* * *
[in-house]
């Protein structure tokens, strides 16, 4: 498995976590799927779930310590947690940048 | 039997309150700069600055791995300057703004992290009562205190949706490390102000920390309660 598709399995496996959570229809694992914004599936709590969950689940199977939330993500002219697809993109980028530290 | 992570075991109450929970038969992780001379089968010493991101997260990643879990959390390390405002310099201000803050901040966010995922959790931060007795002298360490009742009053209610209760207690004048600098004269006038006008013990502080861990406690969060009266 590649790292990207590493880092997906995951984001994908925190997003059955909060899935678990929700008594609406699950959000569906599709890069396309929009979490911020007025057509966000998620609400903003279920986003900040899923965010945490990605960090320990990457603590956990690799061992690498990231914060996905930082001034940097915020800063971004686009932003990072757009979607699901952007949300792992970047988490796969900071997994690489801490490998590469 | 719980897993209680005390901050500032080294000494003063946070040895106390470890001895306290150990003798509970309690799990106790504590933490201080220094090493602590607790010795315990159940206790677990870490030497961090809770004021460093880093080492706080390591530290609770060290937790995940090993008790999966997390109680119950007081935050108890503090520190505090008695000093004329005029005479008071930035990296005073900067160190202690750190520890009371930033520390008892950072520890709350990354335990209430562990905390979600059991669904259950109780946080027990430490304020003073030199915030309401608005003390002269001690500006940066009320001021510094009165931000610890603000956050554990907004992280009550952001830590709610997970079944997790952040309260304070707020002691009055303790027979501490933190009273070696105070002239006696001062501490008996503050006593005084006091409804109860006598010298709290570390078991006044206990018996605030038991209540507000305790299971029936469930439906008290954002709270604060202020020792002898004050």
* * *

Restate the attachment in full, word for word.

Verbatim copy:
[in-house]
């Protein structure tokens, strides 16, 4: 498995976590799927779930310590947690940048 | 039997309150700069600055791995300057703004992290009562205190949706490390102000920390309660 598709399995496996959570229809694992914004599936709590969950689940199977939330993500002219697809993109980028530290 | 992570075991109450929970038969992780001379089968010493991101997260990643879990959390390390405002310099201000803050901040966010995922959790931060007795002298360490009742009053209610209760207690004048600098004269006038006008013990502080861990406690969060009266 590649790292990207590493880092997906995951984001994908925190997003059955909060899935678990929700008594609406699950959000569906599709890069396309929009979490911020007025057509966000998620609400903003279920986003900040899923965010945490990605960090320990990457603590956990690799061992690498990231914060996905930082001034940097915020800063971004686009932003990072757009979607699901952007949300792992970047988490796969900071997994690489801490490998590469 | 719980897993209680005390901050500032080294000494003063946070040895106390470890001895306290150990003798509970309690799990106790504590933490201080220094090493602590607790010795315990159940206790677990870490030497961090809770004021460093880093080492706080390591530290609770060290937790995940090993008790999966997390109680119950007081935050108890503090520190505090008695000093004329005029005479008071930035990296005073900067160190202690750190520890009371930033520390008892950072520890709350990354335990209430562990905390979600059991669904259950109780946080027990430490304020003073030199915030309401608005003390002269001690500006940066009320001021510094009165931000610890603000956050554990907004992280009550952001830590709610997970079944997790952040309260304070707020002691009055303790027979501490933190009273070696105070002239006696001062501490008996503050006593005084006091409804109860006598010298709290570390078991006044206990018996605030038991209540507000305790299971029936469930439906008290954002709270604060202020020792002898004050």